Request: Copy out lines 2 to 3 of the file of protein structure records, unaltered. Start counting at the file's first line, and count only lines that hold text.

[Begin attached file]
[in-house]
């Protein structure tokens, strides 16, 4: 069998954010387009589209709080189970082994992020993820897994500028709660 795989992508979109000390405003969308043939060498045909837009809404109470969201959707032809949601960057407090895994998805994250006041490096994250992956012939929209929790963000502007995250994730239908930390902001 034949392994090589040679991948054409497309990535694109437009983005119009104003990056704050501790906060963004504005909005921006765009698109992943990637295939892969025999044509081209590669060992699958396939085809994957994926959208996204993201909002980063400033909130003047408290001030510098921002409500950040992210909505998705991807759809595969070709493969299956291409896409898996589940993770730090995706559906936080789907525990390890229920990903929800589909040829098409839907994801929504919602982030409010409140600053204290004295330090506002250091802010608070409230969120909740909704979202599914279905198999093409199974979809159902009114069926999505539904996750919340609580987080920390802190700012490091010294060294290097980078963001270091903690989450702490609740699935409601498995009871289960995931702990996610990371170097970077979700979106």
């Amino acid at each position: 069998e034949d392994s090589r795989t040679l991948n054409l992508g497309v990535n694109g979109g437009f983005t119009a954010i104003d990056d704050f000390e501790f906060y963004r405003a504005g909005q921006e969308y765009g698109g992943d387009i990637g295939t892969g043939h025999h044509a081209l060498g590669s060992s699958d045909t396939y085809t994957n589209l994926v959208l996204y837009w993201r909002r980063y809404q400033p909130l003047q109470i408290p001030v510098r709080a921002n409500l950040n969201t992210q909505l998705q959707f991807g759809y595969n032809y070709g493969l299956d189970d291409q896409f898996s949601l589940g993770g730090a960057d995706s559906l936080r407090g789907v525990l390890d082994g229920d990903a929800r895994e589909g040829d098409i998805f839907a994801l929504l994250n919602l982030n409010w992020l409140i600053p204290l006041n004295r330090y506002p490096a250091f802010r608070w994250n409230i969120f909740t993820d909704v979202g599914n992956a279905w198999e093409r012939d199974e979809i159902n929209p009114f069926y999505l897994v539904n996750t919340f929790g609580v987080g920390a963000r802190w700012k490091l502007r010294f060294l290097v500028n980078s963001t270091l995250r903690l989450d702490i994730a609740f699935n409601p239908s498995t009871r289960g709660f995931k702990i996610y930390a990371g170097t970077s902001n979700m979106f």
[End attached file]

């Protein structure tokens, strides 16, 4: 069998954010387009589209709080189970082994992020993820897994500028709660 795989992508979109000390405003969308043939060498045909837009809404109470969201959707032809949601960057407090895994998805994250006041490096994250992956012939929209929790963000502007995250994730239908930390902001 034949392994090589040679991948054409497309990535694109437009983005119009104003990056704050501790906060963004504005909005921006765009698109992943990637295939892969025999044509081209590669060992699958396939085809994957994926959208996204993201909002980063400033909130003047408290001030510098921002409500950040992210909505998705991807759809595969070709493969299956291409896409898996589940993770730090995706559906936080789907525990390890229920990903929800589909040829098409839907994801929504919602982030409010409140600053204290004295330090506002250091802010608070409230969120909740909704979202599914279905198999093409199974979809159902009114069926999505539904996750919340609580987080920390802190700012490091010294060294290097980078963001270091903690989450702490609740699935409601498995009871289960995931702990996610990371170097970077979700979106």
């Amino acid at each position: 069998e034949d392994s090589r795989t040679l991948n054409l992508g497309v990535n694109g979109g437009f983005t119009a954010i104003d990056d704050f000390e501790f906060y963004r405003a504005g909005q921006e969308y765009g698109g992943d387009i990637g295939t892969g043939h025999h044509a081209l060498g590669s060992s699958d045909t396939y085809t994957n589209l994926v959208l996204y837009w993201r909002r980063y809404q400033p909130l003047q109470i408290p001030v510098r709080a921002n409500l950040n969201t992210q909505l998705q959707f991807g759809y595969n032809y070709g493969l299956d189970d291409q896409f898996s949601l589940g993770g730090a960057d995706s559906l936080r407090g789907v525990l390890d082994g229920d990903a929800r895994e589909g040829d098409i998805f839907a994801l929504l994250n919602l982030n409010w992020l409140i600053p204290l006041n004295r330090y506002p490096a250091f802010r608070w994250n409230i969120f909740t993820d909704v979202g599914n992956a279905w198999e093409r012939d199974e979809i159902n929209p009114f069926y999505l897994v539904n996750t919340f929790g609580v987080g920390a963000r802190w700012k490091l502007r010294f060294l290097v500028n980078s963001t270091l995250r903690l989450d702490i994730a609740f699935n409601p239908s498995t009871r289960g709660f995931k702990i996610y930390a990371g170097t970077s902001n979700m979106f």